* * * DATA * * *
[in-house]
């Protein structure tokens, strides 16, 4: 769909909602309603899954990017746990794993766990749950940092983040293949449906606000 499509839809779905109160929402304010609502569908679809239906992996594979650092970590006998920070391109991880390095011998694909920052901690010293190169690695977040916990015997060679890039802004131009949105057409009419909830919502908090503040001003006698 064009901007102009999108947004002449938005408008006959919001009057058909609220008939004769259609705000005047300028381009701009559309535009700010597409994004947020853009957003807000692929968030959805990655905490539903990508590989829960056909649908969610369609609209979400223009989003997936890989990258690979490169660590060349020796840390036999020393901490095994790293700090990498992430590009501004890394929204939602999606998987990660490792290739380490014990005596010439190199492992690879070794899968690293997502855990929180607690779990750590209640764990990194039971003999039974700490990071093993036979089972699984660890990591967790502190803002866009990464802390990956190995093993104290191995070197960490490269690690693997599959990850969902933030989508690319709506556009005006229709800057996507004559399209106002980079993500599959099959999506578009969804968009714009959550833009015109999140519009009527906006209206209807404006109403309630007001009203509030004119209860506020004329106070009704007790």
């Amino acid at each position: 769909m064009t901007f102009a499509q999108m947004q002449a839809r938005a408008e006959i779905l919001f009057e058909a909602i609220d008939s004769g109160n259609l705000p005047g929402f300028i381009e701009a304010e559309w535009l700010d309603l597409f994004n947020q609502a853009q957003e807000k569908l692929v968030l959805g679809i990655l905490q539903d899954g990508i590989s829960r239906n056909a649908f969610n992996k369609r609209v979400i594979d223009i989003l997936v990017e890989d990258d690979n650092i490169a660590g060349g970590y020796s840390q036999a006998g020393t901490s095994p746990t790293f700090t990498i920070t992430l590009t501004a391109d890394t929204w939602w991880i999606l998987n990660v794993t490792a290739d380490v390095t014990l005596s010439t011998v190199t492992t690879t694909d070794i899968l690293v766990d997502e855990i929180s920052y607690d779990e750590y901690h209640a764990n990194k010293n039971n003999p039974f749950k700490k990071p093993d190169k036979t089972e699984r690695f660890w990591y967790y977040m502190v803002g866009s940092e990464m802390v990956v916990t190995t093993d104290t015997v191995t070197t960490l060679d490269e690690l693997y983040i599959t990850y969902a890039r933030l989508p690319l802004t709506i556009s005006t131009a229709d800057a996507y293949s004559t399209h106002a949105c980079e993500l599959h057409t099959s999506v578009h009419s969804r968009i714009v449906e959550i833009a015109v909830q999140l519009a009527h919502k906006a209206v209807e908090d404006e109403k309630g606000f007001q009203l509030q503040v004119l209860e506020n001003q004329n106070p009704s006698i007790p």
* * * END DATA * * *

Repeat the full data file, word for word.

[in-house]
């Protein structure tokens, strides 16, 4: 769909909602309603899954990017746990794993766990749950940092983040293949449906606000 499509839809779905109160929402304010609502569908679809239906992996594979650092970590006998920070391109991880390095011998694909920052901690010293190169690695977040916990015997060679890039802004131009949105057409009419909830919502908090503040001003006698 064009901007102009999108947004002449938005408008006959919001009057058909609220008939004769259609705000005047300028381009701009559309535009700010597409994004947020853009957003807000692929968030959805990655905490539903990508590989829960056909649908969610369609609209979400223009989003997936890989990258690979490169660590060349020796840390036999020393901490095994790293700090990498992430590009501004890394929204939602999606998987990660490792290739380490014990005596010439190199492992690879070794899968690293997502855990929180607690779990750590209640764990990194039971003999039974700490990071093993036979089972699984660890990591967790502190803002866009990464802390990956190995093993104290191995070197960490490269690690693997599959990850969902933030989508690319709506556009005006229709800057996507004559399209106002980079993500599959099959999506578009969804968009714009959550833009015109999140519009009527906006209206209807404006109403309630007001009203509030004119209860506020004329106070009704007790």
């Amino acid at each position: 769909m064009t901007f102009a499509q999108m947004q002449a839809r938005a408008e006959i779905l919001f009057e058909a909602i609220d008939s004769g109160n259609l705000p005047g929402f300028i381009e701009a304010e559309w535009l700010d309603l597409f994004n947020q609502a853009q957003e807000k569908l692929v968030l959805g679809i990655l905490q539903d899954g990508i590989s829960r239906n056909a649908f969610n992996k369609r609209v979400i594979d223009i989003l997936v990017e890989d990258d690979n650092i490169a660590g060349g970590y020796s840390q036999a006998g020393t901490s095994p746990t790293f700090t990498i920070t992430l590009t501004a391109d890394t929204w939602w991880i999606l998987n990660v794993t490792a290739d380490v390095t014990l005596s010439t011998v190199t492992t690879t694909d070794i899968l690293v766990d997502e855990i929180s920052y607690d779990e750590y901690h209640a764990n990194k010293n039971n003999p039974f749950k700490k990071p093993d190169k036979t089972e699984r690695f660890w990591y967790y977040m502190v803002g866009s940092e990464m802390v990956v916990t190995t093993d104290t015997v191995t070197t960490l060679d490269e690690l693997y983040i599959t990850y969902a890039r933030l989508p690319l802004t709506i556009s005006t131009a229709d800057a996507y293949s004559t399209h106002a949105c980079e993500l599959h057409t099959s999506v578009h009419s969804r968009i714009v449906e959550i833009a015109v909830q999140l519009a009527h919502k906006a209206v209807e908090d404006e109403k309630g606000f007001q009203l509030q503040v004119l209860e506020n001003q004329n106070p009704s006698i007790p």